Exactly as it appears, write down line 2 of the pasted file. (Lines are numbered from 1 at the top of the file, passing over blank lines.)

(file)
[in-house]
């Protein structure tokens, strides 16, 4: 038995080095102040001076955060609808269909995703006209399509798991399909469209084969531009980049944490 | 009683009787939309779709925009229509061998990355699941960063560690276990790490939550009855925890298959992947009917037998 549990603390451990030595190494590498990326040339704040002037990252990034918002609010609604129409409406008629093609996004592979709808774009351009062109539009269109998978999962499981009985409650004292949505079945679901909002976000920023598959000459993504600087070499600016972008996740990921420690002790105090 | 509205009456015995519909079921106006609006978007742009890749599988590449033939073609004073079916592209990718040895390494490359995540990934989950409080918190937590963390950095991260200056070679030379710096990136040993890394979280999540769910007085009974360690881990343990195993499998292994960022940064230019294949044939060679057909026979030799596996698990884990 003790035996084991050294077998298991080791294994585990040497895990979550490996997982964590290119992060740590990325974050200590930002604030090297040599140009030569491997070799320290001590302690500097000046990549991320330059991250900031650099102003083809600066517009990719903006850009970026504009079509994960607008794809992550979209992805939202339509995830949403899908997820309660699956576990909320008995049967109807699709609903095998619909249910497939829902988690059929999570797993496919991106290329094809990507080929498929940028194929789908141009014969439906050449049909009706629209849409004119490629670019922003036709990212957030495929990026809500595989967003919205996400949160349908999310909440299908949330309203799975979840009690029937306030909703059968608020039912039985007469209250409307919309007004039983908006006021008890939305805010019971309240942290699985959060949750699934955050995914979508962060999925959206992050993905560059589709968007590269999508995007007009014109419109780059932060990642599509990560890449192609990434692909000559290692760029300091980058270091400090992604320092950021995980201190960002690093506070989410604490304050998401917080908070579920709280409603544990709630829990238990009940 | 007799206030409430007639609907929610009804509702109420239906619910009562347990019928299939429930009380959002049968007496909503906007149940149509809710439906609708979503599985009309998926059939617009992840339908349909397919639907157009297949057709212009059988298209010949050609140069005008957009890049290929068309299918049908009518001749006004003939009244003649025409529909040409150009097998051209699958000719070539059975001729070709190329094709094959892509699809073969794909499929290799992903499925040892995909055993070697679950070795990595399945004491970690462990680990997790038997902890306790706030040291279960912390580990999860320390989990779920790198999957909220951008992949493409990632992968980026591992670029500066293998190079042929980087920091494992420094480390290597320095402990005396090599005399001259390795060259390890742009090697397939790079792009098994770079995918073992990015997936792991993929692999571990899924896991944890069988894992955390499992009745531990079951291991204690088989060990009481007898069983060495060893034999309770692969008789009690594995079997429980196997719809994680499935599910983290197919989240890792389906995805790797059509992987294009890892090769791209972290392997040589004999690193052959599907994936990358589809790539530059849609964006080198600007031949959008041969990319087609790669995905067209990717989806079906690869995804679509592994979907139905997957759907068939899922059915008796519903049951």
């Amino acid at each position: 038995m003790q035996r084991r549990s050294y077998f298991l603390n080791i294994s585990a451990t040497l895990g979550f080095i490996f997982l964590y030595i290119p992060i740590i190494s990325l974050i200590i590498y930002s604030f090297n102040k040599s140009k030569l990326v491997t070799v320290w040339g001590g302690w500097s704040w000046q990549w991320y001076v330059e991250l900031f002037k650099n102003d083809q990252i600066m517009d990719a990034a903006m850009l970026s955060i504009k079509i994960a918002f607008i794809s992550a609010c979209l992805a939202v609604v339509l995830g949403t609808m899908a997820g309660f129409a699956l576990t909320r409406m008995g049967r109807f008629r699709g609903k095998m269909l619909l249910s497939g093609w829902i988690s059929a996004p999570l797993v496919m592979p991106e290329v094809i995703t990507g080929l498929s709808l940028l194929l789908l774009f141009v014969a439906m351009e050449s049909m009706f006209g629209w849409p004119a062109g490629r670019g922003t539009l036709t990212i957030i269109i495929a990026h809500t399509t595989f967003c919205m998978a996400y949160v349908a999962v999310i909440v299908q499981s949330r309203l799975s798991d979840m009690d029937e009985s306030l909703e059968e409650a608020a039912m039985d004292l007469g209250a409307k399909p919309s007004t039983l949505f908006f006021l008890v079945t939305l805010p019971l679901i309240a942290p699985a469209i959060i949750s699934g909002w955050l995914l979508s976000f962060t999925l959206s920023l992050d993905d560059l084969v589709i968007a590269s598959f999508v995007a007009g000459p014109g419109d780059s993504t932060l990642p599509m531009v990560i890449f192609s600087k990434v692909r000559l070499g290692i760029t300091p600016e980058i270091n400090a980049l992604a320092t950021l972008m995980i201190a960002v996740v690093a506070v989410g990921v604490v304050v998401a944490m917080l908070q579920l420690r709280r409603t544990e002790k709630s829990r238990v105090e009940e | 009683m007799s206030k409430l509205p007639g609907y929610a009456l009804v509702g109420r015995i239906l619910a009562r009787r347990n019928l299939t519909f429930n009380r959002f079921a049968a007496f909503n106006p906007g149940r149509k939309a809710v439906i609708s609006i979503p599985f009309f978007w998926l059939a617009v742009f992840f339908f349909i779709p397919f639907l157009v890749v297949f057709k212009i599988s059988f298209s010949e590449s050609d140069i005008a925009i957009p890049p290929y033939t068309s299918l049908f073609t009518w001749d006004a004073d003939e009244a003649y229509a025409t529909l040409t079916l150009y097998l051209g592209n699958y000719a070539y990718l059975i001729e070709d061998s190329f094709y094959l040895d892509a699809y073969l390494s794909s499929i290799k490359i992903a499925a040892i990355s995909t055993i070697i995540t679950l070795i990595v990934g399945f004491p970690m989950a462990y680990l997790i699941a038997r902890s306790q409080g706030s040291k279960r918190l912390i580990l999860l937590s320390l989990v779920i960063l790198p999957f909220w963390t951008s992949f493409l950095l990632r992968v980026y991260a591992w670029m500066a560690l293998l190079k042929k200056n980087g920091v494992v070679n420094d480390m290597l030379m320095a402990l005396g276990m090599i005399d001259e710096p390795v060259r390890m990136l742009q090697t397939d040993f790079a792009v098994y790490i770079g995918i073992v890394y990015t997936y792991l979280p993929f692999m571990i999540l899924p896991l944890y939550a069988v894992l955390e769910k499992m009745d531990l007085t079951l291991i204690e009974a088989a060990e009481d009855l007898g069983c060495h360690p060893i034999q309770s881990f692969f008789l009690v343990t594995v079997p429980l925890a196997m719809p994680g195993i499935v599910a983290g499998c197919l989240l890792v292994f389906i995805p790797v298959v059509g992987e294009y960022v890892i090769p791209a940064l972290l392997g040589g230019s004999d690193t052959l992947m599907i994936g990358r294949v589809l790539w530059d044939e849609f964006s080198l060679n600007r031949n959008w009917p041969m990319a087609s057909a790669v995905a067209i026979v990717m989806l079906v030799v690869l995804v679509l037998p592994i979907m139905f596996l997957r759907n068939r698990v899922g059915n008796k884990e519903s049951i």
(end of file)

């Protein structure tokens, strides 16, 4: 038995080095102040001076955060609808269909995703006209399509798991399909469209084969531009980049944490 | 009683009787939309779709925009229509061998990355699941960063560690276990790490939550009855925890298959992947009917037998 549990603390451990030595190494590498990326040339704040002037990252990034918002609010609604129409409406008629093609996004592979709808774009351009062109539009269109998978999962499981009985409650004292949505079945679901909002976000920023598959000459993504600087070499600016972008996740990921420690002790105090 | 509205009456015995519909079921106006609006978007742009890749599988590449033939073609004073079916592209990718040895390494490359995540990934989950409080918190937590963390950095991260200056070679030379710096990136040993890394979280999540769910007085009974360690881990343990195993499998292994960022940064230019294949044939060679057909026979030799596996698990884990 003790035996084991050294077998298991080791294994585990040497895990979550490996997982964590290119992060740590990325974050200590930002604030090297040599140009030569491997070799320290001590302690500097000046990549991320330059991250900031650099102003083809600066517009990719903006850009970026504009079509994960607008794809992550979209992805939202339509995830949403899908997820309660699956576990909320008995049967109807699709609903095998619909249910497939829902988690059929999570797993496919991106290329094809990507080929498929940028194929789908141009014969439906050449049909009706629209849409004119490629670019922003036709990212957030495929990026809500595989967003919205996400949160349908999310909440299908949330309203799975979840009690029937306030909703059968608020039912039985007469209250409307919309007004039983908006006021008890939305805010019971309240942290699985959060949750699934955050995914979508962060999925959206992050993905560059589709968007590269999508995007007009014109419109780059932060990642599509990560890449192609990434692909000559290692760029300091980058270091400090992604320092950021995980201190960002690093506070989410604490304050998401917080908070579920709280409603544990709630829990238990009940 | 007799206030409430007639609907929610009804509702109420239906619910009562347990019928299939429930009380959002049968007496909503906007149940149509809710439906609708979503599985009309998926059939617009992840339908349909397919639907157009297949057709212009059988298209010949050609140069005008957009890049290929068309299918049908009518001749006004003939009244003649025409529909040409150009097998051209699958000719070539059975001729070709190329094709094959892509699809073969794909499929290799992903499925040892995909055993070697679950070795990595399945004491970690462990680990997790038997902890306790706030040291279960912390580990999860320390989990779920790198999957909220951008992949493409990632992968980026591992670029500066293998190079042929980087920091494992420094480390290597320095402990005396090599005399001259390795060259390890742009090697397939790079792009098994770079995918073992990015997936792991993929692999571990899924896991944890069988894992955390499992009745531990079951291991204690088989060990009481007898069983060495060893034999309770692969008789009690594995079997429980196997719809994680499935599910983290197919989240890792389906995805790797059509992987294009890892090769791209972290392997040589004999690193052959599907994936990358589809790539530059849609964006080198600007031949959008041969990319087609790669995905067209990717989806079906690869995804679509592994979907139905997957759907068939899922059915008796519903049951």